• Versatile new Z170 chipset
  • Improved IGP performance


  • Not a major upgrade over the i7-4790K
  • Expensive
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  • These weird Intel Raptor Lake benchmarks make us question what’s coming

Core i7-6700K CPU Review — Hardware Secrets

We tested the Core i7-6700K, high-end model from the Intel Core i sixth generation CPUs, codenamed Skylake. Let us see if is it faster than the previous generation high-end model.

Home » Core i7-6700K CPU Review



We tested the Core i7-6700K CPU, the new high-end, sixth-generation CPU from the Intel Core i family, codenamed “Skylake.” It has four physical cores (plus four virtual ones due to the Hyper-Threading technology) running at 4.2 GHz with turbo clock up to 4.2 GHz, and is manufactured with 14 nm lithography. Let’s see if is it superior to a high-end CPU from the fifth generation, the Core i7-5775C.
The sixth generation of the Core i CPUs from Intel is called “Skylake” and is, like the “Broadwell” (fifth generation) models, manufactured under 14 nm process. Intel uses a “tick-tock” chronogram, where the “tick” represents a new manufacturing process, while the “tock” is a new microarchitecture, using the same process from the earlier generation. Therefore, the “Skylake” architecture represents a “tock,” because it uses the same 14 nm process from the fifth generation, but with a new microarchitecture.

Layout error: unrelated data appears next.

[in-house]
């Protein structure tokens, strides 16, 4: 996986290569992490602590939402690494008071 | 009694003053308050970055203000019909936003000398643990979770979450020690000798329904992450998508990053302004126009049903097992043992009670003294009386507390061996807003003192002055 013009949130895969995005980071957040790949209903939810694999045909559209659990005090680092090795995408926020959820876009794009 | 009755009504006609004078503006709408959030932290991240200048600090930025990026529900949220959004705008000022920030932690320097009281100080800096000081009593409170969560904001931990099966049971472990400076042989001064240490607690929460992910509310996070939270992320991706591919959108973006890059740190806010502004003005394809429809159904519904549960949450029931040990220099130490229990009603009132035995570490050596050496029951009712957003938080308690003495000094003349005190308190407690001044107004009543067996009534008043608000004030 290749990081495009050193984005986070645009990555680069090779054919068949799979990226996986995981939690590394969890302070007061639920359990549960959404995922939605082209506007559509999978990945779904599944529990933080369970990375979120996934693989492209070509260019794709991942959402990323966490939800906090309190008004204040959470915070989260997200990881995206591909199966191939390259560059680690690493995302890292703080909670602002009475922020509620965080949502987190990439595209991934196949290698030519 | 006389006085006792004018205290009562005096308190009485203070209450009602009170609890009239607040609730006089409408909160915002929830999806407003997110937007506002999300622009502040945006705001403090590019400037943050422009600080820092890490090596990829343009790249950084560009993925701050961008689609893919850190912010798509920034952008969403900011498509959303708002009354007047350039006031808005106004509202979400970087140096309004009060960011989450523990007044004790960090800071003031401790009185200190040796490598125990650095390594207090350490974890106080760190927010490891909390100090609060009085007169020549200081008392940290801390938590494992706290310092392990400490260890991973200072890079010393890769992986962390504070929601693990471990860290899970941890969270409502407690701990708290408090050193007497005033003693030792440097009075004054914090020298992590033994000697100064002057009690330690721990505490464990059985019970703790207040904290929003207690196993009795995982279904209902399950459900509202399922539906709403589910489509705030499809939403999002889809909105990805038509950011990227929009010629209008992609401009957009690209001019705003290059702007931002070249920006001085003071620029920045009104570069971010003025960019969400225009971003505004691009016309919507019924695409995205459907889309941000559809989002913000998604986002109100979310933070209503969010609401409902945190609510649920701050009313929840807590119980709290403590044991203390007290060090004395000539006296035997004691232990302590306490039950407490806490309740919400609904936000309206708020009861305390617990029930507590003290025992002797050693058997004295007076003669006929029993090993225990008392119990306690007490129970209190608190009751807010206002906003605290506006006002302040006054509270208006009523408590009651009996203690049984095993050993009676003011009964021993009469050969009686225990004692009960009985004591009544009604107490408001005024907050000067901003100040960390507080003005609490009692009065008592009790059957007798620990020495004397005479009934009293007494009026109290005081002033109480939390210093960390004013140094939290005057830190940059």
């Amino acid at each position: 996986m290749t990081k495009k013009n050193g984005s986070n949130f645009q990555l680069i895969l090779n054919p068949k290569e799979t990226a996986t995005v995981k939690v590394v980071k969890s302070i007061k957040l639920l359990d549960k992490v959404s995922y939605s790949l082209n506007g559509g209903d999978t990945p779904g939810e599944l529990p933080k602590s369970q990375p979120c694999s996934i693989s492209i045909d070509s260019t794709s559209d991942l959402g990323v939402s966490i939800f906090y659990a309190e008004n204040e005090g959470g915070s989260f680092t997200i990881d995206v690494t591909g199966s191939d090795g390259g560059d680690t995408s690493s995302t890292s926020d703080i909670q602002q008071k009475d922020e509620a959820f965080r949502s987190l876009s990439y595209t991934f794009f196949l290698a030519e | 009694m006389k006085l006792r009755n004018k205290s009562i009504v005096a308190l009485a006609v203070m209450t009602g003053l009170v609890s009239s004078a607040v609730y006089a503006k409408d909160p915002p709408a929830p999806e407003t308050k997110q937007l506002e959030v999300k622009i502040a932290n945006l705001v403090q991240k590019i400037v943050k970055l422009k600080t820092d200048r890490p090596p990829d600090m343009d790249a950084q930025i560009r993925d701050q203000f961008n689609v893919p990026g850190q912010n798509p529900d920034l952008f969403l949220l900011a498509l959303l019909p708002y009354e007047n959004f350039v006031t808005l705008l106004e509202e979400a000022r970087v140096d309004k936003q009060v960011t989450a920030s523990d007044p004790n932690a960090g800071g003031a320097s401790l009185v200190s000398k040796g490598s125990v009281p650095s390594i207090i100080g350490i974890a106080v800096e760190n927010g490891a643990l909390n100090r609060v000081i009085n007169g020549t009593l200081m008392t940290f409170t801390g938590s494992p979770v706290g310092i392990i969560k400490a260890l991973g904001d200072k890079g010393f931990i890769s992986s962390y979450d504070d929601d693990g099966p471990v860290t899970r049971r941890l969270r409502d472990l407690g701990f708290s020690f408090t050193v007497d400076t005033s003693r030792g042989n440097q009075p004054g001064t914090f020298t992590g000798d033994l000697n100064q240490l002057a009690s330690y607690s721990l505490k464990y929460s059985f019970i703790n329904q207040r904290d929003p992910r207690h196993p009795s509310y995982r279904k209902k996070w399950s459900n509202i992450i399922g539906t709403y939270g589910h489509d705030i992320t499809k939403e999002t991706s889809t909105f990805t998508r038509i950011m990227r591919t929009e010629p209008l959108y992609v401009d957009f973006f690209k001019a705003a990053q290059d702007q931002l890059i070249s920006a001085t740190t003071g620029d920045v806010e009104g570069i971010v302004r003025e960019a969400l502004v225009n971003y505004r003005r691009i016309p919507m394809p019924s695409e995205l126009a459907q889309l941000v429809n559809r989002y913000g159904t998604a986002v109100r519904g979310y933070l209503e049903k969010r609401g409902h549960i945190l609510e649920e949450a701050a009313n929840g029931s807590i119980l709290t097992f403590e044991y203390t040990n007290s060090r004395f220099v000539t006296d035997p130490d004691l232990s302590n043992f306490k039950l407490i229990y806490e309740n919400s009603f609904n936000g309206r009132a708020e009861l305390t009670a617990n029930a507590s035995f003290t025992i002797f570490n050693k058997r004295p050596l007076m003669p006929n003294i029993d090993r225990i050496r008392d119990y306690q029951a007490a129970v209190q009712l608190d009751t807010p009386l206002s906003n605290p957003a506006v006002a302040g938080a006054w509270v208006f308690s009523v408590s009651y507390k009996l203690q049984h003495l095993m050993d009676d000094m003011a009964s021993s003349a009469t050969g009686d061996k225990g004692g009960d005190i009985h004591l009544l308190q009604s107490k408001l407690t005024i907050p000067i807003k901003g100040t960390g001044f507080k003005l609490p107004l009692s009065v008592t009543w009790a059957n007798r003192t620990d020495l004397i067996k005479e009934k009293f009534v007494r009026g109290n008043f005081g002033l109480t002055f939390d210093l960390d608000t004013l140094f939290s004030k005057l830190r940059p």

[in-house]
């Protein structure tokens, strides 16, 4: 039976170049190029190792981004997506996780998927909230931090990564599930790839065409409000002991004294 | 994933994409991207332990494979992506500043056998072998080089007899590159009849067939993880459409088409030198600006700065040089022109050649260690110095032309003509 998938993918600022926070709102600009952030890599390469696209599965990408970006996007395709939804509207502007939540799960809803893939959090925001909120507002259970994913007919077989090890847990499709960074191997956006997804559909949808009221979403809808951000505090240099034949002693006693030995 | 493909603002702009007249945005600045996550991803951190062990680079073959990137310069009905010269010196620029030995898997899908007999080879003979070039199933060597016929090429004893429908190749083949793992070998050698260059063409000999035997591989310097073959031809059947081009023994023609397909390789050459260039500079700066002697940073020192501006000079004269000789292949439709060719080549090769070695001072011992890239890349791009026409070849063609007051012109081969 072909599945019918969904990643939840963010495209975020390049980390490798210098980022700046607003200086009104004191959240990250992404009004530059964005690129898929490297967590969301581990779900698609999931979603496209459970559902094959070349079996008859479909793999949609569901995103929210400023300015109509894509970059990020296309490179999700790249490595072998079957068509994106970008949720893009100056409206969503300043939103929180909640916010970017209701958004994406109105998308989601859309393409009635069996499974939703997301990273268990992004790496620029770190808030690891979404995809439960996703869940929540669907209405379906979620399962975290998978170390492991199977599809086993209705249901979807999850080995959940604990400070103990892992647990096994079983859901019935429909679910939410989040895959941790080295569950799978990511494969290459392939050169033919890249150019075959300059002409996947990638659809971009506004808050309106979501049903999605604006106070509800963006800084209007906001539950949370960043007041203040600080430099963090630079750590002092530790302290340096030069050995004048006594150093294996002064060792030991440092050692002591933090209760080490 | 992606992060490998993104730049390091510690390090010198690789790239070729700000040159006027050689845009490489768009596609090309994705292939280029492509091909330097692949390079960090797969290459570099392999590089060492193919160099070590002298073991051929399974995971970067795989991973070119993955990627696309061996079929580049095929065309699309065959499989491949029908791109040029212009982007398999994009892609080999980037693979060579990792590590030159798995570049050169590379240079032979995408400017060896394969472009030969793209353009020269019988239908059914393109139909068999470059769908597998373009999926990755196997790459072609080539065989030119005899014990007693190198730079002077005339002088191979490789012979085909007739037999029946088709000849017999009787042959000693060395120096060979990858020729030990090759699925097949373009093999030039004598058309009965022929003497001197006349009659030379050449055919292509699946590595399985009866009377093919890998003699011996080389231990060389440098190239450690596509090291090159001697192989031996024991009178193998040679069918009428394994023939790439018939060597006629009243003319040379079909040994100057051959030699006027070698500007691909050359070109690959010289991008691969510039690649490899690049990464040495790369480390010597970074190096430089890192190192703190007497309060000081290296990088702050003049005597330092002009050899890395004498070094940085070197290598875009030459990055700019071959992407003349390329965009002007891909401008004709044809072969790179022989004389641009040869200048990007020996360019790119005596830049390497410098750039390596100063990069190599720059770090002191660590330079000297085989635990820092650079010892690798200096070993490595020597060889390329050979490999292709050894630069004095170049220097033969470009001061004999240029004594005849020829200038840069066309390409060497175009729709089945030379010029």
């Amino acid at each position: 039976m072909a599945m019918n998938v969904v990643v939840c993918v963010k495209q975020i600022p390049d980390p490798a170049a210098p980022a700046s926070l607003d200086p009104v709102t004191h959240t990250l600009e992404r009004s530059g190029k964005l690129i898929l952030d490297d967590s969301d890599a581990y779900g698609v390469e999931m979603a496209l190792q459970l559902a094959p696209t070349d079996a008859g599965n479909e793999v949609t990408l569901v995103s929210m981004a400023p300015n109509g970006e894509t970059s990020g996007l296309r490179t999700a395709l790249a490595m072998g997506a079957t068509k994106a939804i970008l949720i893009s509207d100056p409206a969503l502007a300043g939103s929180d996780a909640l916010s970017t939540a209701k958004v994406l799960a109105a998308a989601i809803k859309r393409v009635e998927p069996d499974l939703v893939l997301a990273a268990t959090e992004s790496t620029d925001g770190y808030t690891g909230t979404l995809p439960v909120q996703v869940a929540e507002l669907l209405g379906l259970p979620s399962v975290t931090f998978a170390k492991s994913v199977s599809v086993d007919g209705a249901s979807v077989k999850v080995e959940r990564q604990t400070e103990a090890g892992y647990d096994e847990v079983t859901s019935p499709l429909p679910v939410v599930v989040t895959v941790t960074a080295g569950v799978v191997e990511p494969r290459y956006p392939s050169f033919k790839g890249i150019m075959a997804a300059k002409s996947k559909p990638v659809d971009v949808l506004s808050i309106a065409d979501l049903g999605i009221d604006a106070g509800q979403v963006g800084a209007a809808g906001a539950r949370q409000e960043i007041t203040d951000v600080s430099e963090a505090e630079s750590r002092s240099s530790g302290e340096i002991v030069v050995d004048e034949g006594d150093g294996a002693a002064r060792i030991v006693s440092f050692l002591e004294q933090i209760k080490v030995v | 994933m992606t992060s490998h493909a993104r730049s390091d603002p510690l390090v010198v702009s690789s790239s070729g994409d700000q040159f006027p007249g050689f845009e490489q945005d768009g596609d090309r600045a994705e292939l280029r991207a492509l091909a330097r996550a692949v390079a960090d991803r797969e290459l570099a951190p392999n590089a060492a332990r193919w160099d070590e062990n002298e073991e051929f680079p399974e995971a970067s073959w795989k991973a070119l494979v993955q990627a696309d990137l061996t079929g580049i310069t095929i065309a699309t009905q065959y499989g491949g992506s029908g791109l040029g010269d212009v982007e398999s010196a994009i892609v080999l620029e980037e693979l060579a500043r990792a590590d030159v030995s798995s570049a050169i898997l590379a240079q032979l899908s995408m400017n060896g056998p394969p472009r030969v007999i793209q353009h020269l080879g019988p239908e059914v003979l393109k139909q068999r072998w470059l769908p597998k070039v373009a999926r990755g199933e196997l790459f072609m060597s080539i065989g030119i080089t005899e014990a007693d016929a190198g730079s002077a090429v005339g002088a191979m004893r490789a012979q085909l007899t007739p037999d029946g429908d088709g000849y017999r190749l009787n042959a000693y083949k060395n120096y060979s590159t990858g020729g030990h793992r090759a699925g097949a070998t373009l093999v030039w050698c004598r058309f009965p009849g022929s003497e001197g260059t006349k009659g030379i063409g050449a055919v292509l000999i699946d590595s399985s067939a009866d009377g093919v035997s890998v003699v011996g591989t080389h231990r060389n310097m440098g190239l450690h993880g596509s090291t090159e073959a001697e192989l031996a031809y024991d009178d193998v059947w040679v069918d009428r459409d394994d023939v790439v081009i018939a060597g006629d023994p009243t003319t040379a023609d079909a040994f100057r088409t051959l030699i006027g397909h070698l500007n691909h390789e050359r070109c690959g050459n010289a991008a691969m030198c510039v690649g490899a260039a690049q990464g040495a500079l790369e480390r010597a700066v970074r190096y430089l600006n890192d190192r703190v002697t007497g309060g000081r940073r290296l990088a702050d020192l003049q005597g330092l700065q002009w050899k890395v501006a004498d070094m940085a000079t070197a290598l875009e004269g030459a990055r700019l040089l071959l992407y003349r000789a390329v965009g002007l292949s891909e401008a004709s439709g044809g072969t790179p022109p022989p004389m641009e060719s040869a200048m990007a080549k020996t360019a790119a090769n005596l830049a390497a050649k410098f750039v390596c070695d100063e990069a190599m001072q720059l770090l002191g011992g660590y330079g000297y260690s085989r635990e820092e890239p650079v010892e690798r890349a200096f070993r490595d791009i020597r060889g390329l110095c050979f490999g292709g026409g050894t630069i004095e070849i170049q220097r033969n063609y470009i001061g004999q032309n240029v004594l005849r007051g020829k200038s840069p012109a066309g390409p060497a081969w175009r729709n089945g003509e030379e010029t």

One of the main changes of this new microarchitecture is the compatibility with DDR4 memories (former CPUs were compatible only with DDR3 memories). Because of this, the Skylake desktop processors use a new socket, called LGA1151, which is not compatible with former CPUs.
We already tested two entry-level CPUs from this new family, the Pentium G4400 and the Core i3-6100.
We choose to make most of the benchmarks using a high-end video card, with the integrated video disabled. Being a high-end CPU for desktop computers, the Core i7-6700K will be used, most of the times, with a “real” video card; most users that are looking for a CPU on this price range prefer not to use the video card. Anyway, we also ran some benchmarks to test the integrated video performance.
We compared the performance of the Core i7-6700K to its fifth-generation predecessor, the Core i7-5775C, which we tested before. We did not include any AMD processor simply because it does not offer any competitor to the Core i7-6700K. The most expensive CPU from AMD, the FX-9590, costs less than half the price of the Core i7-6700K, so it would not be a fair (or useful) comparison.
Figure 1 unveils the Core i7-6700K CPU, aside with the Core i7-5775C we used on our tests.

Figure 1: the Core i7-5775C (at the left) and the Core i7-6700K (at the right)

Figure 2 shows the bottom of both CPUs. Notice that the side chamfer are located at different positions, which prevents an LGA1151 to be installed in an LGA1150 socket and vice-versa.